TV

Winnipeg Free Press - PRINT EDITION

Late-night soap opera set to begin

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NEW YORK -- Why couldn't NBC just leave well enough alone?

But, no, word leaked last week that Late Night host Jimmy Fallon will unseat Jay Leno as the new host of the "Tonight" show.

This change (which, mind you, NBC hasn't confirmed) isn't likely to stop the world in its tracks. Still, the prospect of another round of talk-show turbulence has everybody talking, and the questions it raises could keep a viewer awake long past Fallon's current 12:30 a.m. time slot.

The biggest question: Why do we care?

Because the late-night follies of television executives are often funnier than TV's intended entertainment. Name an NBC program with more laughs, intrigue, double-dealing and disgrace than when the network moved Jay Leno to prime time and handed Conan O'Brien the Tonight show, then reversed itself several months later, bringing back Leno and losing Conan (along with his $45 million exit payment). These days NBC's prime time is in shambles. Bungling at Today ended NBC's morning dominance. Can NBC go three-for-three by screwing with its late-night lineup?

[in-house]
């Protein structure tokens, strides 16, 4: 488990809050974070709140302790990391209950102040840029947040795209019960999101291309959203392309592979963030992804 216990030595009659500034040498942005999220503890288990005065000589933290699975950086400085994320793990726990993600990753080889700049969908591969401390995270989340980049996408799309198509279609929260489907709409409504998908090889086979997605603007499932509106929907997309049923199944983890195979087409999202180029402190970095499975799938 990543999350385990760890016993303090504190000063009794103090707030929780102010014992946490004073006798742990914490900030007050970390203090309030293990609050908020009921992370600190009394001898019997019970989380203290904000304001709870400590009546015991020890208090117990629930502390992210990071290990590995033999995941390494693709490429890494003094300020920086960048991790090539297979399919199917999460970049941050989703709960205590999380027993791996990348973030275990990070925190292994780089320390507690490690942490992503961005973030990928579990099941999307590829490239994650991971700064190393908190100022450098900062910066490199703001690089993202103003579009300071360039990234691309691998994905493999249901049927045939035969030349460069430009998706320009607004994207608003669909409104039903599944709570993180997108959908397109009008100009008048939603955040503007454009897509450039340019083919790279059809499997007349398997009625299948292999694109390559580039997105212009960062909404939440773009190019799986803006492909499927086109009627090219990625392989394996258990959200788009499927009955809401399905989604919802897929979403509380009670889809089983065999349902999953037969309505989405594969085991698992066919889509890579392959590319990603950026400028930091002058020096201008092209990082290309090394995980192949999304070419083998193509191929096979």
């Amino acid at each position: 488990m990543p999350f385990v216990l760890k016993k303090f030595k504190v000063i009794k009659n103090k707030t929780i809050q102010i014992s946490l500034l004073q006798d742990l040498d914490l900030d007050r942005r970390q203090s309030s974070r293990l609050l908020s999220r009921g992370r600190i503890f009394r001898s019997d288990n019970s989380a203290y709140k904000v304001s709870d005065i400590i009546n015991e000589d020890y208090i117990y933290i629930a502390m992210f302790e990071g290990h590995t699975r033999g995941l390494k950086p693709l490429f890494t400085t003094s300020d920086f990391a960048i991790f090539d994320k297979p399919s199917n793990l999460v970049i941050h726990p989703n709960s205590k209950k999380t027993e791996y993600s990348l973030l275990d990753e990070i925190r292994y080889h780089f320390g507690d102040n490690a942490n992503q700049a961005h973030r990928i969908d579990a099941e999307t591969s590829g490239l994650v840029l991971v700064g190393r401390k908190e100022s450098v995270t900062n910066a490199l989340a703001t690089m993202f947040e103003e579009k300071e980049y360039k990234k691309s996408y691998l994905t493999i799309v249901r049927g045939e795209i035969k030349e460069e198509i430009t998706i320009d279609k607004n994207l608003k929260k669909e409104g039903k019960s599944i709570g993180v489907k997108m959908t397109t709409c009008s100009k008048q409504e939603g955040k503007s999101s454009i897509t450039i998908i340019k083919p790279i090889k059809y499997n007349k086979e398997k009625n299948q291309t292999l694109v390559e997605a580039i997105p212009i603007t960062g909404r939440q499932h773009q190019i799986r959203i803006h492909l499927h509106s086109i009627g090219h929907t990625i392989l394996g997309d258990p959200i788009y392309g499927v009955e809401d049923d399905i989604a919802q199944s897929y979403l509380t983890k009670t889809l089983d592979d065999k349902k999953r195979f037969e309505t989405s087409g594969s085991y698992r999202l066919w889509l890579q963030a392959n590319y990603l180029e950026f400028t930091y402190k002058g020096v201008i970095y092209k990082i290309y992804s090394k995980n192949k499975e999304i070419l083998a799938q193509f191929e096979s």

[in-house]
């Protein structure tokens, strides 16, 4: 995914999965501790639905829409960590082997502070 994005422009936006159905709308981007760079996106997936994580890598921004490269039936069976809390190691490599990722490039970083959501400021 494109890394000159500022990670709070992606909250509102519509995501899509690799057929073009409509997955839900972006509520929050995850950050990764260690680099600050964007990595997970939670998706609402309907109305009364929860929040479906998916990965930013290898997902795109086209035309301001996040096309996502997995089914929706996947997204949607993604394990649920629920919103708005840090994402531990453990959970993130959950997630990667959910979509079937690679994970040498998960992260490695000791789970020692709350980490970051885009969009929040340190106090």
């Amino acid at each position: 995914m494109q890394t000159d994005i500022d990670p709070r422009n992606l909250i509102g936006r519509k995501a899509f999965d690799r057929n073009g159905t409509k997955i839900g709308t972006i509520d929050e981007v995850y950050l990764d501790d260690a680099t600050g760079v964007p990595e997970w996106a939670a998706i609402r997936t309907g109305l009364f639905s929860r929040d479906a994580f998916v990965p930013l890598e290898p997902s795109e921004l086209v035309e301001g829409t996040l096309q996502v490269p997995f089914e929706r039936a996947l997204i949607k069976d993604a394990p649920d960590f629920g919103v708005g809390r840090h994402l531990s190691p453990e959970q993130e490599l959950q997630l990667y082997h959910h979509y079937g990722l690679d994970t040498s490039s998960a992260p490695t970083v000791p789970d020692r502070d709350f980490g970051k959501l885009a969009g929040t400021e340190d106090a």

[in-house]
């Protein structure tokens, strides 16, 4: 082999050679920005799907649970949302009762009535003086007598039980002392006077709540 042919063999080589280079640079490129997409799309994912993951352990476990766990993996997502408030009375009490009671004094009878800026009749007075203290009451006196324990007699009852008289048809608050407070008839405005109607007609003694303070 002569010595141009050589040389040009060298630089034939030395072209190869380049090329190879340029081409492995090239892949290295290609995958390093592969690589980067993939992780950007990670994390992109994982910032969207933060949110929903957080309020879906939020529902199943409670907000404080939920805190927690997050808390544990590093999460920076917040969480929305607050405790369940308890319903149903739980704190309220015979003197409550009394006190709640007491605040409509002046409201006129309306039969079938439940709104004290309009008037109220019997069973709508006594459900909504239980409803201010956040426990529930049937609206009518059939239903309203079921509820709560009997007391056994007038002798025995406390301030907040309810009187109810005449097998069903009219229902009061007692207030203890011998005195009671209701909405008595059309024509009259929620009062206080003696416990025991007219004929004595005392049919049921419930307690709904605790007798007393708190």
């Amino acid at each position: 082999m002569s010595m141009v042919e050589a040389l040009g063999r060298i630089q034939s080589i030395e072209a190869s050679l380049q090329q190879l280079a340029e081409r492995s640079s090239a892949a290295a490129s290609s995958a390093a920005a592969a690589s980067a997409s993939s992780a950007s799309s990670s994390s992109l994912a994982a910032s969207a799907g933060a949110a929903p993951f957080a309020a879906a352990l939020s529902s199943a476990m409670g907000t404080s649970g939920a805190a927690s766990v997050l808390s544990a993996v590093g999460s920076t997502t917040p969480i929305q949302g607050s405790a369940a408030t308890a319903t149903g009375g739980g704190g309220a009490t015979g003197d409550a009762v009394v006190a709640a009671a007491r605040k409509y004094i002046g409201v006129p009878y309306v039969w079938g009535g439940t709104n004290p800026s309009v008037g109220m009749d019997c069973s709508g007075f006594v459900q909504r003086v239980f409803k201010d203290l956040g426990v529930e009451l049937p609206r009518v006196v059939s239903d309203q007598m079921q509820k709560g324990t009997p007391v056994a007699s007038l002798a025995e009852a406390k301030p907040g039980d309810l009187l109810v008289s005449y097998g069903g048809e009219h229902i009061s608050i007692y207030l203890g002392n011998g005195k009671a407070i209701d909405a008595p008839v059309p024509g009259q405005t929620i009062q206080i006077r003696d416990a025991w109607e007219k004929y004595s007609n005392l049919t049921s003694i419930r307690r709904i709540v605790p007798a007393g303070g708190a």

Why would NBC be so hasty saying farewell to Leno, the 11:30 p.m. champ for most of two decades who continues to command a larger audience than anyone else in late night?

Because Leno, at age 62, is nearing shuffleboard status and has a contract expiring next year. Fallon is a youthful 38, also with a contract expiring. NBC doesn't want to lose him to a rival -- especially to CBS, where he might serve as a successor to Letterman.

-- The Associated Press

Republished from the Winnipeg Free Press print edition March 25, 2013 D2

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